March 2, 2018
The Carmichael Coal Mine is a proposed development of six massive open-cut pits, five underground mines, a coal handling and processing plant, and associated infrastructure, in central Queensland, Australia. If developed as proposed, the mine would be among the largest in the world. Not only would the emissions from burning coal from this mine contribute to global climate change, which is already harming the nearby World Heritage-listed Great Barrier Reef, but the mine would also destroy the ancestral homelands and sacred sites of the Wangan and Jagalingou. The most sacred of those sites is Doongmabulla Springs.
The project was announced in 2010 by Adani Mining Pty Ltd, part of the Indian-based Adani Group, and approved by the federal government in 2015. However, it faces complex challenges and fierce opposition within Australia and internationally, and the Adani Group has yet to obtain the significant financing required. There is still time to act.
The Land and Its People
The proposed Carmichael Coal Mine would harm around 30,000 hectares of traditional lands, the bulk of which are the traditional homelands of the Wangan and Jagalingou. This includes harming, and possibly destroying, the Wangan and Jagalingou’s most sacred site, the Doongmabulla Springs, an oasis in a dry land fed by abundant fresh water emerging from deep within the earth.
While the environmental cost of the proposed mine for the Great Barrier Reef is widely publicized, it is less known that the Wangan and Jagalingou hold Doongmabulla Springs sacred as the starting point of their life and the place through which their dreaming totem—the Mundunjudra, also known as the Rainbow Serpent—traveled and shaped the land, rivers and waterholes. The path of the Mundunjudra across the land is described in songlines, which run through the Wangan and Jagalingou’s country and upon which their culture and sacred beliefs are based, connecting them to the animals, plants, waterholes and spirits of their ancestors. Ancestral Beings like the Mundunjudra are accessed through rituals at sacred sites—and the Wangan and Jagalingou are responsible for protecting these sites. They have held this responsibility since the creation period known as the Dreamtime. The Mundunjudra also has the power to control the sites where the Wangan and Jagalingou are born into their totems, which define their clan and assign them rights and responsibilities to use and protect the land and water. Violation of the land by its people, or outsiders, is considered a grave desecration capable of harming a sacred connection.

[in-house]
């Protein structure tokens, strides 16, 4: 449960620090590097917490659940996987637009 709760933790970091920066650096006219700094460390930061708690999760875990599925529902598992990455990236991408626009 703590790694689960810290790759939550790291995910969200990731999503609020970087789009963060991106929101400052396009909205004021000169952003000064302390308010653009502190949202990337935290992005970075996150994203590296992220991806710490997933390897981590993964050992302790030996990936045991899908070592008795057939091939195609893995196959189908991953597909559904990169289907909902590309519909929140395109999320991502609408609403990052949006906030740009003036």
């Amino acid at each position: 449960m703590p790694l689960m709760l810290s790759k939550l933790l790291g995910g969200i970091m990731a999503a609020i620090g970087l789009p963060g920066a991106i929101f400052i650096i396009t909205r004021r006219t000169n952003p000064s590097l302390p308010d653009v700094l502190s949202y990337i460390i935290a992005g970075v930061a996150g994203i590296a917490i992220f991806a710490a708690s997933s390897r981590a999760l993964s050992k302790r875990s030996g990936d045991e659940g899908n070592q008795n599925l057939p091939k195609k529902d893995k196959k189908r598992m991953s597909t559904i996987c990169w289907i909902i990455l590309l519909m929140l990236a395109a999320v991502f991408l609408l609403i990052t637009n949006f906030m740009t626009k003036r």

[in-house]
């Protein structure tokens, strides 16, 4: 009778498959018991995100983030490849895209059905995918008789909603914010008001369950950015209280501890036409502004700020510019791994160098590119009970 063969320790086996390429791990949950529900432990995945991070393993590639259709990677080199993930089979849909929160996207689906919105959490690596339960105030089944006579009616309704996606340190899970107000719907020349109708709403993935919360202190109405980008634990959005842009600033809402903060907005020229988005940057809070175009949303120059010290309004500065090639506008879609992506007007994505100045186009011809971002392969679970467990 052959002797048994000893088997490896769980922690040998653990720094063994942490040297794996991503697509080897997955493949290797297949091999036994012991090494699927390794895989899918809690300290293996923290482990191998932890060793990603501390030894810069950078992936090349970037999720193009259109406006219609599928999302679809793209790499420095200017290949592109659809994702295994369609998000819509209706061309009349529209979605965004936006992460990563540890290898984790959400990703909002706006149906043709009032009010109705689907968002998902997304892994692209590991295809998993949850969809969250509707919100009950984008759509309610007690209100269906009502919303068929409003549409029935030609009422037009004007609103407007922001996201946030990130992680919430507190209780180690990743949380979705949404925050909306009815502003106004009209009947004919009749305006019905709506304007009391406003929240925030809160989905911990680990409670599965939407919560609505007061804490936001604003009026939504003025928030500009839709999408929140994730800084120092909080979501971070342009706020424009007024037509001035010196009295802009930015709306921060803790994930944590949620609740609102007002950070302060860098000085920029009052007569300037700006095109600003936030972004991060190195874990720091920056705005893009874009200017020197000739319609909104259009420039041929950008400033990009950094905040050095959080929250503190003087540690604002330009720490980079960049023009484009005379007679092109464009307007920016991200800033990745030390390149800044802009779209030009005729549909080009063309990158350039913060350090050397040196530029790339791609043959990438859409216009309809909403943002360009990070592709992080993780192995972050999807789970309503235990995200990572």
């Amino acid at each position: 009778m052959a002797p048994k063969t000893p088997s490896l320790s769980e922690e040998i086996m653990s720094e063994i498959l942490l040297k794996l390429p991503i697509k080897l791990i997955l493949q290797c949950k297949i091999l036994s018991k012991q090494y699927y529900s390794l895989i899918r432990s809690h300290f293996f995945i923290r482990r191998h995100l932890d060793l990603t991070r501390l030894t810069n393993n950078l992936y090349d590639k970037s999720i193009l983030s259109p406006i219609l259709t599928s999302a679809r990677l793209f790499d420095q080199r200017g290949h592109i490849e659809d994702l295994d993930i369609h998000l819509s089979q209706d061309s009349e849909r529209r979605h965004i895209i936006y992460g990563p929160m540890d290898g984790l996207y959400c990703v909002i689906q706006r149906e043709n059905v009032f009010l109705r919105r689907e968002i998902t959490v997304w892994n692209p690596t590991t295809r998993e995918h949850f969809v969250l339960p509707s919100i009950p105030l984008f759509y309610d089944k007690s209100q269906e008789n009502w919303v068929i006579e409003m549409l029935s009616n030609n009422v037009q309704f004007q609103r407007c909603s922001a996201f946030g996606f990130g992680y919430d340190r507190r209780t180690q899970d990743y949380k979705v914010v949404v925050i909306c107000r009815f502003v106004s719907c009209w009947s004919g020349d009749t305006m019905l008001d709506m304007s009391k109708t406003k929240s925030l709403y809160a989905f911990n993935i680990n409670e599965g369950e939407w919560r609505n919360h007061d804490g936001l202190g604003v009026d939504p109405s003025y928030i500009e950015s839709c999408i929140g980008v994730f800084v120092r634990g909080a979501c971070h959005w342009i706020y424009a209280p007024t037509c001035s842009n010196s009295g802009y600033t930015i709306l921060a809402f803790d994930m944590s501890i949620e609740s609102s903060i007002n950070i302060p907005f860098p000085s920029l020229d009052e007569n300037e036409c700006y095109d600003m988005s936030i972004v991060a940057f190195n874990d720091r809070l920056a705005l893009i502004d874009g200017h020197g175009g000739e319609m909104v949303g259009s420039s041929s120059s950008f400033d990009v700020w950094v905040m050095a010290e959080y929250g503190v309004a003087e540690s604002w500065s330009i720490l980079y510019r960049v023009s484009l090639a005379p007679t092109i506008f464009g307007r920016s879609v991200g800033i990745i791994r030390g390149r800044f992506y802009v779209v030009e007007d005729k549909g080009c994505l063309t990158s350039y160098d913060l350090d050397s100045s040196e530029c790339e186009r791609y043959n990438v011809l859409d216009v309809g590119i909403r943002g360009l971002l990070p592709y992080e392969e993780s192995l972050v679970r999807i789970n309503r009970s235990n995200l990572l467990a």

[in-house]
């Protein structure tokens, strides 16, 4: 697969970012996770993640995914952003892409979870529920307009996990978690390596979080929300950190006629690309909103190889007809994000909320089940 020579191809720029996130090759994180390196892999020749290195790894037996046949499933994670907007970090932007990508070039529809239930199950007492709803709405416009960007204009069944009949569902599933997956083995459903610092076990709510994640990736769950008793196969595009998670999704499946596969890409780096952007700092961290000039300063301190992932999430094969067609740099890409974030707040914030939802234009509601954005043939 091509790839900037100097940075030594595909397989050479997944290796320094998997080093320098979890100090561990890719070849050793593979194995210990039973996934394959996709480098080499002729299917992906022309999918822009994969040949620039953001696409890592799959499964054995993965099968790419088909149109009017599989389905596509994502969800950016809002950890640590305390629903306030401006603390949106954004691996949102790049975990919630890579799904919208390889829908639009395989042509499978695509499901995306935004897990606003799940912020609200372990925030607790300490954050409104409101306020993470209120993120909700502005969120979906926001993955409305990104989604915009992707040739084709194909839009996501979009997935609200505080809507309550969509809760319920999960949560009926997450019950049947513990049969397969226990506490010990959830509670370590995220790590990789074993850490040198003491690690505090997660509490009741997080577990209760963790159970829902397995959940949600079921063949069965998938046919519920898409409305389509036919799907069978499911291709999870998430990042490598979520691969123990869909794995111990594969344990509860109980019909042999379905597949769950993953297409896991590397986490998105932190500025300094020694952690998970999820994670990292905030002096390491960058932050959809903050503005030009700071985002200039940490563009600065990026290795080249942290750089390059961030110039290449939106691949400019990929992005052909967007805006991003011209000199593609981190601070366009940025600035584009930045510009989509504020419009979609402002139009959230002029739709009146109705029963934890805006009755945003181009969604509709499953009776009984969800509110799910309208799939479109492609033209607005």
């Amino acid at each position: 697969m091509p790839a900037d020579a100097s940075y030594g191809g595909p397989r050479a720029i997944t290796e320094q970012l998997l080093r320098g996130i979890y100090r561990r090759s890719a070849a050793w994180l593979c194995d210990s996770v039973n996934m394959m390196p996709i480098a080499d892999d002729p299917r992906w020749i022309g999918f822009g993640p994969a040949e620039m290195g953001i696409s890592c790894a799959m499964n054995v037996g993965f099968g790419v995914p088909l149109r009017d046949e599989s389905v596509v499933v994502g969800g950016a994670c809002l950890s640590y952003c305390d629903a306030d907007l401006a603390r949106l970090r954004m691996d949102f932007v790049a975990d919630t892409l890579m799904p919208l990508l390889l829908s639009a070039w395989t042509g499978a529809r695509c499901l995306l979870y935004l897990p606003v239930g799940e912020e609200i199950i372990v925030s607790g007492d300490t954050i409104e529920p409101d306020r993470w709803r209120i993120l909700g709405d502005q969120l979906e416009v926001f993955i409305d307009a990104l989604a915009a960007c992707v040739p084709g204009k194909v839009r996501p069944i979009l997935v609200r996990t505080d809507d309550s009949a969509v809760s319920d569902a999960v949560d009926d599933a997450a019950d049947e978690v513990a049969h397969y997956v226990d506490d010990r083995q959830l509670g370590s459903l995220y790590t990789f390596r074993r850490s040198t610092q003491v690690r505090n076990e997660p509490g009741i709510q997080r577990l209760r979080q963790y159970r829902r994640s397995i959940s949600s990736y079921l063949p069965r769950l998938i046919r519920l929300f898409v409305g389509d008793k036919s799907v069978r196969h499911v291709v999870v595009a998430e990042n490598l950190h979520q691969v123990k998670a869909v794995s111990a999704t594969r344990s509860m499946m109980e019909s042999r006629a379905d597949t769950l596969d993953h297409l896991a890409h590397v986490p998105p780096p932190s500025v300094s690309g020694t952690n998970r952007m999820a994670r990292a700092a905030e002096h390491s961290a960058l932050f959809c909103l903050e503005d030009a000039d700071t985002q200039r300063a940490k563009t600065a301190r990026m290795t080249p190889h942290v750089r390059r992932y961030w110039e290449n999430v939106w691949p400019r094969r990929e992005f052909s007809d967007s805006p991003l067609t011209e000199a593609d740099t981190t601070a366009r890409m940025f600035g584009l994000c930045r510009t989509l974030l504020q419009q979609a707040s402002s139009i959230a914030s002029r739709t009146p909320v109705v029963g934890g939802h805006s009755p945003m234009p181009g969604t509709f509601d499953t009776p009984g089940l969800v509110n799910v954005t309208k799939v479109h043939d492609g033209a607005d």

As Wangan and Jagalingou elder Adrian Burragubba told Earthjustice, “If this mine proceeds, it will destroy every connection we have with our customs, laws and ancestors. Harming the country is harming our sacred beliefs and spiritual connections.”
Under international law—most notably the United Nations Declaration on the Rights of Indigenous Peoples and the doctrine of “free, prior and informed consent”—the Wangan and Jagalingou have the right to practice their culture and transmit it to future generations and to give or withhold their consent to the development of significant activities that would harm their ancestral lands. The Wangan and Jagalingou are asserting these rights in their opposition to the Carmichael Coal Mine.
The Carmichael Coal Mine was announced in 2010 and approved by the Australian federal government in 2015. The development represents an approximately AUD $16.5 billion investment by the India-based Adani Group, which has faced criticism for its role in displacement and land theft at many of its power plant, port and mining projects in other parts of the world.
The Carmichael Coal Mine would consist of six open-cut pits and five underground mines. This mine complex would draw around 12 billion litres of water each year, posing a serious threat to the sacred Doongmabulla Springs and the cultural rights of the Wangan and Jagalingou.
While gaining support from federal and state governments, the proposed mine faces consistent opposition within Australia and internationally. The project also faces the fierce opposition of the Wangan and Jagalingou, who are asserting their rights under international law, including under the International Covenant on Economic, Social and Cultural Rights and the International Convention on the Elimination of All Forms of Racial Discrimination, both of which Australia is a party to, and the Declaration of the Rights of Indigenous Peoples, to which Australia has given its support.
The project also faces infrastructure challenges, including the need for 400 kilometres of new rail lines and an expansion of the Abbott Point port, in the heart of the Great Barrier Reef. In December 2017, the Adani Group cancelled a AUD $2 billion contract with an Australian mining services company to build and manage operations. The big four Australian banks, National Australia Bank, Commonwealth Bank, Westpac and ANZ Bank, have refused to finance the project. This led the federal government to pave the way for government financing. However, under pressure from voters, in December 2017 the Queensland state government vetoed federal funding and the deal fell apart.
The Adani Group has stated that it remains committed to the coal development despite these setbacks. Domestic and international pressure has prevented ground from being broken for the project so far, but there is a long road ahead to ensure the sacred lands remain protected so the Wangan and Jagalingou can practice their culture in generations to come. They need in tact sacred sites like Doongmabulla Springs to do so.
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Photo courtesy of Wangan Jagalingou Family Council
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